Urgent bills are different from normal bills. He queried, “Now who is saying this as urgent? That point is important –it is the Cabinet. The Constitution says, in the case of a bill which is, in the view of the Cabinet of Ministers, urgent in the national interest. And there is an endorsement to the effect under the hand of the secretary to the Cabinet. Now the cabinet decides that a bill is urgent and there is a seal and a signature. And whether it was really urgent or not is not a matter for the court to examine. In my view, our courts have interpreted differently.”
He said that once the Cabinet decides a bill is urgent, the only follow up is that the Supreme Court has to give its determination, whether it is compatible with the constitution and the decision has to be conveyed within one day to three days. So after that they (may) take three years to pass it. He said that the whole process of urgent bills is a mechanism used to prevent a public debate and prevent the democracy working …nothing else.
Mr Weliamuna questioned as to what is the Cabinet, who is the Cabinet? And in Sri Lanka the Cabinet is headed by the President and he appoints it. “He could remove the members of the cabinet overnight with no explanation and theoretically there can be a one-man or one-woman Cabinet, that is the President of Sri Lanka – it is in our Constitution,” he said.
There are people from the Opposition and there are people from the government in the Cabinet. There was an MP whose property has been acquired under the recent expropriation law. He said that if that MP crosses over to the Cabinet then there would be another urgent bill to change that law.
Convenience of the executive
He said that his understanding is that these urgent bills have been utilized for executive convenience for the convenience of the President whoever it may be, not only this President. He said, “The President (in the future) could probably be worse”.
He said that there were questions raised as to why an earlier draft constitution was referred to the Supreme Court (because there is no such provision to examine a constitution).
However this may have been because it was an urgent bill and there is a compulsory requirement to send all urgent bills to the Supreme Court. When a bill is referred to the Supreme Court there are only a few things to decide – whether it can be passed with 2/3rds majority at a special session or whether that law is to be passed with 2/3rds majority plus a referendum.
If there is a doubt in the minds of the judges on the constitutionality of the bill, then it can be written (in a ruling) that it is inconsistent. Priyani Wijesekera, former Secretary General of Parliament said that in Sri Lanka there are three Constitutions – 1948, 1972 and 1978. In the earlier two constitutions there was no provision for urgent bills.
Urgent bills need public debate
She said that the 1978 Constitution was passed within a matter of five months and at the parliamentary debate, nobody questioned it. The regular bills have to be published in the Government Gazette to give notice to the public to raise objections, before it is presented in parliament while urgent bills don’t go through this process. In the case of urgent bills it is the President who approves it and not the Parliament. She said that many of these urgent bills should be subject to a public debate.
Ms Wijesekera said that nobody knows on what basis the Cabinet decides on the urgency of bills. She said that a bill called the “Consumer Protection Bill” was introduced as an urgent bill and it was challenged but the Supreme Court decided that it was not a matter for the courts.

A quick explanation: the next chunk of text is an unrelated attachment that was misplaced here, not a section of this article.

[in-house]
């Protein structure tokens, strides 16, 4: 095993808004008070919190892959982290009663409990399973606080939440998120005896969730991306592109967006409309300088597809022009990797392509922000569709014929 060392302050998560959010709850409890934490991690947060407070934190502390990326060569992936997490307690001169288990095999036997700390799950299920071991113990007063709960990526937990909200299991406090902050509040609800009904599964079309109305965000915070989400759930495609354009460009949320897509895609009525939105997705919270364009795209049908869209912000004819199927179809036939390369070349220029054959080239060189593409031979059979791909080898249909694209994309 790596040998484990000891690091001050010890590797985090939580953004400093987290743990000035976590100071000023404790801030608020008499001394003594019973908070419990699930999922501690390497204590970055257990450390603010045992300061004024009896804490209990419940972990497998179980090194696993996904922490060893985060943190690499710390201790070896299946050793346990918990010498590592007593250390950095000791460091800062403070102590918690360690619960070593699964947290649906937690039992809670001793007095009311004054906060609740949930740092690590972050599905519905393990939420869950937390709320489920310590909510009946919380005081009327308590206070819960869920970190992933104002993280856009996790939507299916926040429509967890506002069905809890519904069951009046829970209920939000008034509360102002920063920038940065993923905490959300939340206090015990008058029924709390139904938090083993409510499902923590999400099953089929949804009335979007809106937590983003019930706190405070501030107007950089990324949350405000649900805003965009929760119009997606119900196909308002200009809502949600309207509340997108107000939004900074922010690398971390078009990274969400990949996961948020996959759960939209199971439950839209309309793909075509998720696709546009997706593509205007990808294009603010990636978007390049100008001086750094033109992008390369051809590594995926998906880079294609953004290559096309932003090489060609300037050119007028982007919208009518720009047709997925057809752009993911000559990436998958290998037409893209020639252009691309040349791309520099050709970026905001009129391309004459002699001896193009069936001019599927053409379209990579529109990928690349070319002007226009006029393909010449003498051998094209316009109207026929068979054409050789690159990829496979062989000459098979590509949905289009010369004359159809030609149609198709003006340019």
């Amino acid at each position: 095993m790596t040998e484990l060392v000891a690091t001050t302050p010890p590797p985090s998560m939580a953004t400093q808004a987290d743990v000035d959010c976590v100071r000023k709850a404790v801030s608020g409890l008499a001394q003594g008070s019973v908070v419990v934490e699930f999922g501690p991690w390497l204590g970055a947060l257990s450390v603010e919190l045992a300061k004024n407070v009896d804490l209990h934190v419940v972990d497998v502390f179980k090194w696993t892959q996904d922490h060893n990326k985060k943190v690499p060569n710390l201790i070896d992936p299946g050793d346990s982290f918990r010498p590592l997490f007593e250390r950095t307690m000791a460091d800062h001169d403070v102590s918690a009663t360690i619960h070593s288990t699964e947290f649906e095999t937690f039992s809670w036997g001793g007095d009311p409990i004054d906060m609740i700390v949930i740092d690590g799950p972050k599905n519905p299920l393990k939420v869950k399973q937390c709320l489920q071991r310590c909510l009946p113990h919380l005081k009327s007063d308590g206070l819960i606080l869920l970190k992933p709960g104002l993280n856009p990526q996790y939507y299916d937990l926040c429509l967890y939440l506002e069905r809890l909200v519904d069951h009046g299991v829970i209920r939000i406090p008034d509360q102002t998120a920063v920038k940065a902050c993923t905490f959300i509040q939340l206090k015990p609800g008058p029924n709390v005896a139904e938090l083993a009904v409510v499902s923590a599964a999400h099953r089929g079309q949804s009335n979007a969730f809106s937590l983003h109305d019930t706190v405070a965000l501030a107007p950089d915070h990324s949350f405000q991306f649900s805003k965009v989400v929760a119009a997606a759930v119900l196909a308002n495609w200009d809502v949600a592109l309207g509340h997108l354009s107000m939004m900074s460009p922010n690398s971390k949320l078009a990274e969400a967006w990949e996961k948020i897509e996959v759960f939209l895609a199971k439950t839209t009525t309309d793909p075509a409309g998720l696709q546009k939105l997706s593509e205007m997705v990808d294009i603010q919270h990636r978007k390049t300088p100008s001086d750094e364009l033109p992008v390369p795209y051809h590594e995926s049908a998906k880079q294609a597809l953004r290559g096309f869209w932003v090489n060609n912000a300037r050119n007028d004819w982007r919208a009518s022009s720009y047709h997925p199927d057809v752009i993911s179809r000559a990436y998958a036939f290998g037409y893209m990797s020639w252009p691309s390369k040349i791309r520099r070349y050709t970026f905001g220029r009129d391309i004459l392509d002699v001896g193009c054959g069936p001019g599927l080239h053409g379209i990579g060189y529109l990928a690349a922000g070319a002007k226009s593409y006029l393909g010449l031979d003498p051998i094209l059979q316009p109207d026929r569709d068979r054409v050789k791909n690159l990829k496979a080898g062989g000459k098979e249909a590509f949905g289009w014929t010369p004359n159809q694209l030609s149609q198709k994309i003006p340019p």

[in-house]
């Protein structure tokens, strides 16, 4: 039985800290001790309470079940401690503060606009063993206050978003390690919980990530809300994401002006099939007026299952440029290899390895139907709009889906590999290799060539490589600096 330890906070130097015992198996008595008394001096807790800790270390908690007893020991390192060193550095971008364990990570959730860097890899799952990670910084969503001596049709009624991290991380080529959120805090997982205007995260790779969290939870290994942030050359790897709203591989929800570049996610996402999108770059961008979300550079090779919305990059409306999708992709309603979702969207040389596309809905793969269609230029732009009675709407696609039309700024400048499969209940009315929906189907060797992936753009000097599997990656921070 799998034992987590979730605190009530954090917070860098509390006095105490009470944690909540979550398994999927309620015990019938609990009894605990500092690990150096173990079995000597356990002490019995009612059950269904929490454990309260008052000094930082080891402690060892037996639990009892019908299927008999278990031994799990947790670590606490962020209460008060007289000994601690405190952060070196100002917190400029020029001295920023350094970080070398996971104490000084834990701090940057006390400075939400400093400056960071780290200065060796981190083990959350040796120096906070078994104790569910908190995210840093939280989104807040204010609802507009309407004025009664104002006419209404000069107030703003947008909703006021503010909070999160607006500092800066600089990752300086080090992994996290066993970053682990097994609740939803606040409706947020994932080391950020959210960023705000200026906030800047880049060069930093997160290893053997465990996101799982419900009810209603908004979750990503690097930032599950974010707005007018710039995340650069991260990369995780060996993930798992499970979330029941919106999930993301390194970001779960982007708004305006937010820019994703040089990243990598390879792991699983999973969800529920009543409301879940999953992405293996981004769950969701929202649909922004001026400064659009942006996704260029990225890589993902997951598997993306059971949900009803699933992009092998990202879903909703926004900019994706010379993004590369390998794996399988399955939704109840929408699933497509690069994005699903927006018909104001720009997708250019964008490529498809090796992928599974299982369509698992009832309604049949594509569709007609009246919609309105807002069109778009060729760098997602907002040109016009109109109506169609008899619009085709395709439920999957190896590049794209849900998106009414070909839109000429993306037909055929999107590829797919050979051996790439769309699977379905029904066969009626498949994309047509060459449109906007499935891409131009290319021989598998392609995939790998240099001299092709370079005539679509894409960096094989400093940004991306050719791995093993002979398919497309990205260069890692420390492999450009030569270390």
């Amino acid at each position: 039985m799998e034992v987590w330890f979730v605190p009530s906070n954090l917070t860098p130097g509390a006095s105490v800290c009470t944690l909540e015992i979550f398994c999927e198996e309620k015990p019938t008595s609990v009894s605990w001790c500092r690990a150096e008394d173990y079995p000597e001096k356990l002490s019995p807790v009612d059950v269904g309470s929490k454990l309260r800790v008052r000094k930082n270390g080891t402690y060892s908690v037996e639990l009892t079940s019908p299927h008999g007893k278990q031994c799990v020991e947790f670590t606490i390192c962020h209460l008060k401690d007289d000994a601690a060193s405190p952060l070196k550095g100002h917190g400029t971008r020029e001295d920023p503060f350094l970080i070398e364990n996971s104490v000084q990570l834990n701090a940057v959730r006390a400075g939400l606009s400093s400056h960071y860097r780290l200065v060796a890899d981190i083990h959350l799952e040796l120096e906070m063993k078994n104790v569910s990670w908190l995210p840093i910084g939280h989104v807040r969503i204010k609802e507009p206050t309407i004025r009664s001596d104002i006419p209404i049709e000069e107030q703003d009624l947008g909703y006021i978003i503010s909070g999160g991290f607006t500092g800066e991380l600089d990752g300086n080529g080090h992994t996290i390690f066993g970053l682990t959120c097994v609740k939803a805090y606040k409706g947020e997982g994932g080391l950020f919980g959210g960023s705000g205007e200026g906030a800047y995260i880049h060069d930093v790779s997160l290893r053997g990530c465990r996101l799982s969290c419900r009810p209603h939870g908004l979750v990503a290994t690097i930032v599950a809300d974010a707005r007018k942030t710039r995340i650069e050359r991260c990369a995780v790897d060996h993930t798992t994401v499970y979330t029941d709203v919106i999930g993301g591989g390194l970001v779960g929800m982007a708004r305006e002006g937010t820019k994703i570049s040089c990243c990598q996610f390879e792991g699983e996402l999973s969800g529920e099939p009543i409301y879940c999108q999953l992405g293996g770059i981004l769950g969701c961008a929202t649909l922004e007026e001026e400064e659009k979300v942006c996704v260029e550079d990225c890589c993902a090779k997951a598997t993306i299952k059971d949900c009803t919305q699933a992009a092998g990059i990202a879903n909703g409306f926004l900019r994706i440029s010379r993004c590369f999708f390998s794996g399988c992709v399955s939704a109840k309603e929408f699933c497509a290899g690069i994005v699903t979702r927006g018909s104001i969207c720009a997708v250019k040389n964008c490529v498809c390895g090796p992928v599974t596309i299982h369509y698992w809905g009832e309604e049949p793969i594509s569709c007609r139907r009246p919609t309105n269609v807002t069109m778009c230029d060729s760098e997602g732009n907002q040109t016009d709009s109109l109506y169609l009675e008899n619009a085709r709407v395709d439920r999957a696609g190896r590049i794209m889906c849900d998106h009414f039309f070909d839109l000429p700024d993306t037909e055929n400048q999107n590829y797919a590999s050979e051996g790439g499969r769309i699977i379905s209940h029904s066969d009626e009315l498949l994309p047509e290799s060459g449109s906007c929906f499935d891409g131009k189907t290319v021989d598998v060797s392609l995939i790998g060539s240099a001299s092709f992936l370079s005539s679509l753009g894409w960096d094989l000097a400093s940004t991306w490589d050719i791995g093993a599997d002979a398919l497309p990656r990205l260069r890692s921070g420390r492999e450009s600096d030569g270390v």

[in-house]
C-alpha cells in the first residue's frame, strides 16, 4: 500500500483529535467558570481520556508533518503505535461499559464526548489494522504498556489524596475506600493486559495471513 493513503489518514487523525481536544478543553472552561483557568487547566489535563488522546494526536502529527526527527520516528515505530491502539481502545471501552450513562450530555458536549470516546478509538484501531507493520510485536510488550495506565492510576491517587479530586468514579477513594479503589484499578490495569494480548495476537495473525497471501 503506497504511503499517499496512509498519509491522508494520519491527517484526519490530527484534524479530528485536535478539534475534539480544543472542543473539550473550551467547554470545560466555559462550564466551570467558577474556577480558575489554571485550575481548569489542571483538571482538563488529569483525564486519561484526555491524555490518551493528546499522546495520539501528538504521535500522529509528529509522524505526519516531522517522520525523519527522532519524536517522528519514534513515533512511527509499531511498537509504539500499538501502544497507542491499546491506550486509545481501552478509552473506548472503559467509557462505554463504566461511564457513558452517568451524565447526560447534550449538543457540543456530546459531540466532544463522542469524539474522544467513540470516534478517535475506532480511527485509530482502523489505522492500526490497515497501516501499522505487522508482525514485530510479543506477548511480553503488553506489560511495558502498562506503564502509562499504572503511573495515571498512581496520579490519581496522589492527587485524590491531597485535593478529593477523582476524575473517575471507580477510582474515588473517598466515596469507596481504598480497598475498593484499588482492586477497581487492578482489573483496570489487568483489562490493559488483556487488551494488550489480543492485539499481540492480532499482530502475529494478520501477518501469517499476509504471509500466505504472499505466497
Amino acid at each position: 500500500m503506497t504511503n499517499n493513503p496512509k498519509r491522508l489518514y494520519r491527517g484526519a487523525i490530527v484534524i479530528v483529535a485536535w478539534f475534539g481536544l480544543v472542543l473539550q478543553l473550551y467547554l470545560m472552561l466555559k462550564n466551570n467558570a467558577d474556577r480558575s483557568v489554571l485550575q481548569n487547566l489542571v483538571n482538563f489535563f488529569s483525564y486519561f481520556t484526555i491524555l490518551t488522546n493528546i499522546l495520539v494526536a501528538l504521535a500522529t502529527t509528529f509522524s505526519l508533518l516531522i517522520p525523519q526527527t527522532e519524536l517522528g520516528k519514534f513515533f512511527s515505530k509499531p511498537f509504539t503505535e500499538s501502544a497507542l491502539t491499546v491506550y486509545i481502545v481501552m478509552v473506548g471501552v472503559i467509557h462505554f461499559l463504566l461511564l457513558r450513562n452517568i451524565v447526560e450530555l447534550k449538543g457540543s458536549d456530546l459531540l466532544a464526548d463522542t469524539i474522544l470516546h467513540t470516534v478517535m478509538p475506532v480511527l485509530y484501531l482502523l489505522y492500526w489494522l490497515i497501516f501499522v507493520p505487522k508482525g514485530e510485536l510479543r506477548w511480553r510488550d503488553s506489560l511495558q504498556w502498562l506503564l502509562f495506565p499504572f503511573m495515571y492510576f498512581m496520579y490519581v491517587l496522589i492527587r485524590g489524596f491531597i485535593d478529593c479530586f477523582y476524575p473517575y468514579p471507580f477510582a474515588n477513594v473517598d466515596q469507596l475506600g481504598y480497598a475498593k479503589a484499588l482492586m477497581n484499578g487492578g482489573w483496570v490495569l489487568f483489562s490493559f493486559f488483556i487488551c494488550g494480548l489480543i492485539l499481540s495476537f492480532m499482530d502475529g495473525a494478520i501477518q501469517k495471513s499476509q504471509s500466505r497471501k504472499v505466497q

Urgency of a pensions bill
Citing examples of strange instances when ‘urgent’ bills were passed, she referred to a pensions bill and asked, “What is it that was so urgent in a pensions issue to seek its passage as an urgent bill?”
Very often the procedure is for urgent bills to be passed through parliament on the same day. Amendments to the constitution is a very serious matter and in countries like the USA, UK and India, regular bills takes months or sometimes years to pass them and even they would go to different committees and, always the public is consulted.
In 2000 there was a draft constitution to repeal the existing constitution and it was determined that the Supreme Court had no jurisdiction. Yet it was referred as an urgent bill to a bench headed by the former Chief Justice.
She said that among other matters the 18th amendment sought to remove from the Provincial Councils the administrative control of the police. Under the 13th amendment to the Constitution this would have been referred to the Provincial Councils for their oinion.
This was referred to the Supreme Court and objections were raised but the Supreme Court dismissed it without giving reasons. She said that parliament has powers to peruse the determination by the courts. The only instance an order of the Supreme Court was rejected was when a former former Prime Minister removed a restraining order on the parliament to prevent the appointment of a select committee to the conduct of a former chief justice.
She said urgent problems, which necessitated urgent legislation, can always be dealt with under regulations like the Emergency Regulations which can be reviewed by the parliament. The difference between subordinate legislation and primary legislation is that subordinate legislation can be struck down. She said that whether this urgent bills’ procedure is necessary has to be seriously looked into. As of now it tends to reduce the legislative procedure to a meaningless ritual.
‘Killers of the economy’
Prof Rajaratna indicated that certain ad-hoc bills passed have serious repercussions on the country’s economy and he branded these laws as ‘Arthika Ghathakayo’ (Killers of the economy). These laws have led to a loss in business confidence and would eventually destroy the private sector. He said that these actions would lead to a prevention of the expansion of existing enterprises. There would be a reluctance to launch new business, as there are laws now that vest unlimited power in taking over any business on the pretext of under-performance or under-utilization